The ECJ Court of First Instance has, according to EU Business "dealt a blow for better transparency". It has ruled against the EU Commission's attempts to use EU data privacy protection rules to justify withholding the names of lobbyists with whom it is in touch.
On the back of the commission's insidious funding of NGOs, this shot across the bows comes after complaint by The Bavarian Lager Co. Ltd, a UK-based importer of German beer, which wanted to know who had been invited to a stakeholder meeting related to the commission’s investigation of a possible violation of EU competition law.
In response, the commission stated that disclosure of the names of the lobbyists would "undermine the protection of the privacy and the integrity of the individual", something which the European Ombudsman, Nikiforos Diamandouros, found unacceptable in July this year.
The commission, however, decided it knew better and continued a practice of blanking out of lobbyists' names in documents released under EU access to document rules.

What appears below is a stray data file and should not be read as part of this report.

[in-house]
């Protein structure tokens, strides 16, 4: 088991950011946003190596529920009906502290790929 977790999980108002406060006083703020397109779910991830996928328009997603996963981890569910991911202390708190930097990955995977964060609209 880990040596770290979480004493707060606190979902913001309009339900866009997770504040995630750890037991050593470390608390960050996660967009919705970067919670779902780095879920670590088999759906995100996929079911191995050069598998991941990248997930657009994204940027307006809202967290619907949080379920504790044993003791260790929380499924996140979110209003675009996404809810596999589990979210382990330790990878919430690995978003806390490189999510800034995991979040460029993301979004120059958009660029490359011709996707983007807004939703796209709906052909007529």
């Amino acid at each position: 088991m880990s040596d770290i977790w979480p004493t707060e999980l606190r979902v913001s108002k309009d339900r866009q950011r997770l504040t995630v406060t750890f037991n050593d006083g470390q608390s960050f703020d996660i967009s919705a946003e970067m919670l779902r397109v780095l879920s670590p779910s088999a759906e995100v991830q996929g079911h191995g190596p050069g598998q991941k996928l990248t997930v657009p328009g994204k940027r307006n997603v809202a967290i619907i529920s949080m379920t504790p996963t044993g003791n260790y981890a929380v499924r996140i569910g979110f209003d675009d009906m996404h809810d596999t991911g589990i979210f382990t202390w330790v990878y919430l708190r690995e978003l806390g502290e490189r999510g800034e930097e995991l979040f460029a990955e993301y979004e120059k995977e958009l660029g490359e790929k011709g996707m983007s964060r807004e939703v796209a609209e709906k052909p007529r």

The complaint to the Ombudsman had been brought in the Amsterdam-based EU lobby watchdog group, Corporate Europe Observatory, which had noted that the commission trade directorate-general, led by EU Commissioner Peter Mandelson, had started blanking out the names of industry lobbyists in correspondence, minutes of meetings and other documents released under EU access to document rules. The Ombudsman rejected this practice as "maladministration".
Now, with the Court of First Instance's judgement, the commission will have to release uncensored documents, allowing some insight into the murky world of EU lobbyists. This, we are told, will make it hard for lobbyists to justify not registering in the new EU lobbying disclosure database which EU Commissioner Siim Kallas is proposing to launch next spring as part of the "European Transparency Initiative".
What would then be rather useful is compulsory disclosure by lobbyists of any payments made by the commission itself, attached to each of the documents recording the presence of such lobbyists. Then we might just start getting some real transparency.